When Jesus began his ministry, many in Israel called him “Son of David.” For example two blind men followed him saying, “Son of David, have mercy on us.” (Matt. 9:27) Jesus had just raised Jairus’ daughter from death (Matt. 9:23-26), and his “fame hereof went abroad into all that land.” (vs. 26) When he performed more miracles, again they asked, “Is not this the Son of David?” (Matt. 12:23) Even a Gentile, a woman of Canaan, called him “Son of David.” (Matt. 15:22) The angel who was sent to tell Mary that she would be the mother of Jesus said of him, “He shall be great, and shall be called the Son of the Highest: and the Lord God shall give unto him the throne of his father David.”—Luke 1:32


It is noteworthy that Jesus is referred to as ‘Son of the Highest,’ while also stating that his father was David. This matter came up when Jesus was talking to the Pharisees and asked them, “What think ye of Christ? whose son is he? They say unto him, The Son of David. He saith unto them, How then doth David in spirit call him Lord, saying, The Lord said unto my Lord, Sit thou on my right hand, till I make thine enemies thy footstool? If David then call him Lord, how is he his son? And no man was able to answer him a word, neither durst any man from that day forth ask him any more questions.”—Matt. 22:41-46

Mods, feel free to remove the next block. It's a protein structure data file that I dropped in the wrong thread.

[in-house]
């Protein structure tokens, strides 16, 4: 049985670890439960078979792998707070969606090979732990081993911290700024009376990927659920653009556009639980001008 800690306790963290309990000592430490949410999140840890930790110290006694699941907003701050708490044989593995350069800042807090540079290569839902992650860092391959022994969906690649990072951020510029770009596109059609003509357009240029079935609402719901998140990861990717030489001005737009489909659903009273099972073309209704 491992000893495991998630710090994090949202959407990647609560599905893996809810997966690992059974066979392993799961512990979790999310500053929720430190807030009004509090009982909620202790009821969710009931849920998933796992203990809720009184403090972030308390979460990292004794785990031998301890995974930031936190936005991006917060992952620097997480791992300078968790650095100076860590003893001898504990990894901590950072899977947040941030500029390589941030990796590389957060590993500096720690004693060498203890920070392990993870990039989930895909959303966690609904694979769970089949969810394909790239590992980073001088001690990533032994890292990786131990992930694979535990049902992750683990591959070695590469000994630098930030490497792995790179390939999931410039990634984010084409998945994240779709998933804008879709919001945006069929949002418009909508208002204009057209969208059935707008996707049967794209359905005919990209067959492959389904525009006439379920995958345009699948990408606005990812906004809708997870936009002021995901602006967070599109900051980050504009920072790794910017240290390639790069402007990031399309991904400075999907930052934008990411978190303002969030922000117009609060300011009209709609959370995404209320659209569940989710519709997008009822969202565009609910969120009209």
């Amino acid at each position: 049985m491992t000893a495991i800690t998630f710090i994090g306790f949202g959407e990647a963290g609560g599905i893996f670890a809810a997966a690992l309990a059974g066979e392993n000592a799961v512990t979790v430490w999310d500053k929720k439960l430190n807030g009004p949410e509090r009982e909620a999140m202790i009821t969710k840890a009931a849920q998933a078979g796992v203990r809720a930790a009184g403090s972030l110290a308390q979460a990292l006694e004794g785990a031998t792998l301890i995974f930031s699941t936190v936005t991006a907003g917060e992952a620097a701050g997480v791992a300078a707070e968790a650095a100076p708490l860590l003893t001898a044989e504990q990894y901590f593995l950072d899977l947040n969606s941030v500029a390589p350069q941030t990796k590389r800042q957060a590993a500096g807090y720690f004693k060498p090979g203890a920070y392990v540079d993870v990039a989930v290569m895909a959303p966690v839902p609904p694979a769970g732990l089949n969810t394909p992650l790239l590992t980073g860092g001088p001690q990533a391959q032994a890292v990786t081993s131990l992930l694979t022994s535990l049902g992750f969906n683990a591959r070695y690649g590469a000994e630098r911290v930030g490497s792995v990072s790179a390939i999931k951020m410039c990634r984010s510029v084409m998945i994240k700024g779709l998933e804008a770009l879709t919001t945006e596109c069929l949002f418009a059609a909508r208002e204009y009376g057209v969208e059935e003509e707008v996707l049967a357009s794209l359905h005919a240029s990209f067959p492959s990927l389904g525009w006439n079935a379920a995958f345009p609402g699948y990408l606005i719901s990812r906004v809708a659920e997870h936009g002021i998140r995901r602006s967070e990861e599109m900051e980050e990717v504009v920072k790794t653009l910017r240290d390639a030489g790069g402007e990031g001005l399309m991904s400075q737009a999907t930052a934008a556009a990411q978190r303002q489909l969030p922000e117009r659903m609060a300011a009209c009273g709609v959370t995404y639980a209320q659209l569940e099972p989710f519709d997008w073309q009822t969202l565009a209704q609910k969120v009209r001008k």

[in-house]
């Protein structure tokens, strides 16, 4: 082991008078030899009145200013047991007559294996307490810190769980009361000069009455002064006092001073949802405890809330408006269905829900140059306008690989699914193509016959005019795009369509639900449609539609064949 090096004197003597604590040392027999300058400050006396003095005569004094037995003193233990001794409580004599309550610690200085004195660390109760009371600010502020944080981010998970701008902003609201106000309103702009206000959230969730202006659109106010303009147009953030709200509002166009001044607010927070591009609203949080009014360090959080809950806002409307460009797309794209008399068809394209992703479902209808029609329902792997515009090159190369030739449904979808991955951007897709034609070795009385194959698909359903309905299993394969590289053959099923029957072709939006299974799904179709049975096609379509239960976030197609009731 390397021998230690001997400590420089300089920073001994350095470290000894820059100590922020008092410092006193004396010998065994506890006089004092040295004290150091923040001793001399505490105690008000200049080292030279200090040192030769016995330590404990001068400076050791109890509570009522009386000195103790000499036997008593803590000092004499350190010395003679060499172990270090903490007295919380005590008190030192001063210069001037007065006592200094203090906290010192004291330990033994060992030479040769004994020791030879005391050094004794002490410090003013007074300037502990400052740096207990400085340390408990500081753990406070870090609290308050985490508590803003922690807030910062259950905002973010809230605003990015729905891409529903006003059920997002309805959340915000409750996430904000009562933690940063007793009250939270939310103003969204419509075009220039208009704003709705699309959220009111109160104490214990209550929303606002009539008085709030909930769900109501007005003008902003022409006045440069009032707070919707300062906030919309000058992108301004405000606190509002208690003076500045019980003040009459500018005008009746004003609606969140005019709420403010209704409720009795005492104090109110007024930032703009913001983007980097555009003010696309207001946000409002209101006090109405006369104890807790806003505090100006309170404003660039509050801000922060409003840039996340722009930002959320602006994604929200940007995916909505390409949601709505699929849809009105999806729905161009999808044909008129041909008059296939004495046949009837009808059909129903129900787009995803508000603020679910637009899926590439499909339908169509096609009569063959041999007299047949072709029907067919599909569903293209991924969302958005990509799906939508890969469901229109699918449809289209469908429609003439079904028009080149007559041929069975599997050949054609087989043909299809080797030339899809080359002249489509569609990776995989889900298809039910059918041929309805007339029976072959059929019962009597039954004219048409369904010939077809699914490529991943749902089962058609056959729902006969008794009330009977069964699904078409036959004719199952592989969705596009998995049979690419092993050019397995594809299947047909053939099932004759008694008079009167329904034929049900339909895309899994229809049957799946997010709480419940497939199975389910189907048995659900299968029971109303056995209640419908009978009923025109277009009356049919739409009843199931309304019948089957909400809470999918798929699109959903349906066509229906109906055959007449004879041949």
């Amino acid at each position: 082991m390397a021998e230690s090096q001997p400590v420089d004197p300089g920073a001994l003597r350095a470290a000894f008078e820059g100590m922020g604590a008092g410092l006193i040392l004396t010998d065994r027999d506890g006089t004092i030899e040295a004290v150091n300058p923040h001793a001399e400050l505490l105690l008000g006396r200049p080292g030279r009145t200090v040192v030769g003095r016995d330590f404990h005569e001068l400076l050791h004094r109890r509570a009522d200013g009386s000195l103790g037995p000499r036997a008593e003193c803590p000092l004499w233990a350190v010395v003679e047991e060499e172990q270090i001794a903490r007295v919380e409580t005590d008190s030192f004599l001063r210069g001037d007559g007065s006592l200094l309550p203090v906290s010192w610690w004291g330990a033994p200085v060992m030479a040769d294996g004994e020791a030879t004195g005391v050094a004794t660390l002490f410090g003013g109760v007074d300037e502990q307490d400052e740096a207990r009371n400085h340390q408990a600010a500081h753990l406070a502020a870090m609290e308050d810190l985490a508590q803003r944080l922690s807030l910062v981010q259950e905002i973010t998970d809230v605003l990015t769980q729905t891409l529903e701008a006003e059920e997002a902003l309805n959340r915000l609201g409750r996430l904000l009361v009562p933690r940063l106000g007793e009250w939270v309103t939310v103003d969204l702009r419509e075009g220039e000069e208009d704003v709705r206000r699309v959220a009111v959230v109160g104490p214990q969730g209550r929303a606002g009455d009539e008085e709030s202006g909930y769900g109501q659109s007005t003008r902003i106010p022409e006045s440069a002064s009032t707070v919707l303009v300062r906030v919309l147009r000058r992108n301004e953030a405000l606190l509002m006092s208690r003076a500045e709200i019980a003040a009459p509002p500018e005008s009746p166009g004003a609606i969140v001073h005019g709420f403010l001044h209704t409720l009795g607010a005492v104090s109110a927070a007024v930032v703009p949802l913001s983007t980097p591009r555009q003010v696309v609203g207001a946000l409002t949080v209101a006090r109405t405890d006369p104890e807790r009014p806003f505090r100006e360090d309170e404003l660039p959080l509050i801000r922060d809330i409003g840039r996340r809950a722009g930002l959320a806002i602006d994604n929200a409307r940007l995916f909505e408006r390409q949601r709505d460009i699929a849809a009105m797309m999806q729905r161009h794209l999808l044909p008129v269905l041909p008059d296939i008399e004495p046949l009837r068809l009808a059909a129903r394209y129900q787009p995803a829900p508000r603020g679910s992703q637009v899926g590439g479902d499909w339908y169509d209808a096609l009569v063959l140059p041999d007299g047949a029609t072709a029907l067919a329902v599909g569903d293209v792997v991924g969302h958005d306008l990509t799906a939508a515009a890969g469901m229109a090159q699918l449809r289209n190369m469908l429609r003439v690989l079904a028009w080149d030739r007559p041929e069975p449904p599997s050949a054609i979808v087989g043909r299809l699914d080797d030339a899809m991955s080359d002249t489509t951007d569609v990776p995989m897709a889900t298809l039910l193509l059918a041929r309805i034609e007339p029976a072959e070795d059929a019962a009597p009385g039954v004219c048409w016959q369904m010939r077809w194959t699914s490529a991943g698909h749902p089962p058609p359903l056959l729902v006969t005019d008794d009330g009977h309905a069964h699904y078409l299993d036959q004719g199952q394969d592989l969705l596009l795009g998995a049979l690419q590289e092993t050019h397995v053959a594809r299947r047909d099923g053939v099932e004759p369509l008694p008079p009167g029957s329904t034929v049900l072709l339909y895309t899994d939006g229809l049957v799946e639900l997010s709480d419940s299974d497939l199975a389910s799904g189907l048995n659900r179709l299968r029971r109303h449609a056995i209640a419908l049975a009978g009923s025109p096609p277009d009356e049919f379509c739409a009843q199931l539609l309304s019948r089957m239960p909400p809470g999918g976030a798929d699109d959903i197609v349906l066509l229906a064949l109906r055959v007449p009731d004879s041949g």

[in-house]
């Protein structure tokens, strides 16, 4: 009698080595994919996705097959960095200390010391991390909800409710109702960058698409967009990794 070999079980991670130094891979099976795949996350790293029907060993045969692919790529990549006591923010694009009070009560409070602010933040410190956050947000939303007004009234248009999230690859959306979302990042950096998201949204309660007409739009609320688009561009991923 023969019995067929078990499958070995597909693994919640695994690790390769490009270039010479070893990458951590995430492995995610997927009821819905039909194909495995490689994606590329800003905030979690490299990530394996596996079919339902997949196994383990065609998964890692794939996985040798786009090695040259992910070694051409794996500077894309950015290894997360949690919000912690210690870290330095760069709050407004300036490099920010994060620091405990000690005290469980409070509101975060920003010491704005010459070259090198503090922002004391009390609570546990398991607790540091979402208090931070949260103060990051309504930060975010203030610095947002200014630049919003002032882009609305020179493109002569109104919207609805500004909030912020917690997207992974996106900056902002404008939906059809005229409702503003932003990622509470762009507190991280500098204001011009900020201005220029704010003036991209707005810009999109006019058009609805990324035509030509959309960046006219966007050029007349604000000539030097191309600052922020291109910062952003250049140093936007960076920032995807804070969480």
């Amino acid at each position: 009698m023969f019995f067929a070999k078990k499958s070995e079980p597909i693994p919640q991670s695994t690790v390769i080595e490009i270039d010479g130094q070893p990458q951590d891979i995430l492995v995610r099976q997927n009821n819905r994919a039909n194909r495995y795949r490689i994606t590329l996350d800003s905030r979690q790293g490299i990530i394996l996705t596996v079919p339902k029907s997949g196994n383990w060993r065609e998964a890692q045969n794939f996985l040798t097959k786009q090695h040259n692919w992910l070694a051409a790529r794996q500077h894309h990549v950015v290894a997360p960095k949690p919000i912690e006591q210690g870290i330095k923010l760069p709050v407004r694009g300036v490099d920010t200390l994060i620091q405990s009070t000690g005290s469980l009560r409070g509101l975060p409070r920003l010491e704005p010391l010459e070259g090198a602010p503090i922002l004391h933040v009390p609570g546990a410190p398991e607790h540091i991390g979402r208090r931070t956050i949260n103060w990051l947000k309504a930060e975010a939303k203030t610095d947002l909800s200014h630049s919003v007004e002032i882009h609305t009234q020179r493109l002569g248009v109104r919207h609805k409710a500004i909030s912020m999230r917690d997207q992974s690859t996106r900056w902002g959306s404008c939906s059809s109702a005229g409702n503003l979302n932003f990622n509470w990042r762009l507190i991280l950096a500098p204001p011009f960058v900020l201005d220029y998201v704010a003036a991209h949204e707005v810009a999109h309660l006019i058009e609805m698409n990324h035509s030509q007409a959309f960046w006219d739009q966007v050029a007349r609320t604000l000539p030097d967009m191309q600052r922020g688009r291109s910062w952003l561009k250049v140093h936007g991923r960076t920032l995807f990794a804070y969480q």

Bible students understand that Mary gave birth to Jesus, she being of the house of David; therefore, Jesus, indeed, was the Son of David through Mary’s side of the family. However, his begettal was by God, the Heavenly Father (Jehovah), and this is why he was the Son of the Highest. After laying down his life as a ransom sacrifice, Jesus, in essence, purchased all of the human family of Adam (including David); therefore, David, when resurrected, will call him Lord. Also, after his resurrection Jesus was highly exalted as it is written: “Wherefore God also hath highly exalted him, and given him a name which is above every name.”—Phil. 2:9

The link between David and the Messiah included the man Jesus’ birthplace. Joseph and Mary lived in Nazareth in Galilee. When it was time for Mary to deliver the child, Caesar Augustus passed a taxation decree, forcing many people to go to their home territory for registration. Even though it was a difficult time for Mary to travel, she and Joseph had to go to the city of David, which is called Bethlehem, where Jesus was born.—Luke 2:1-7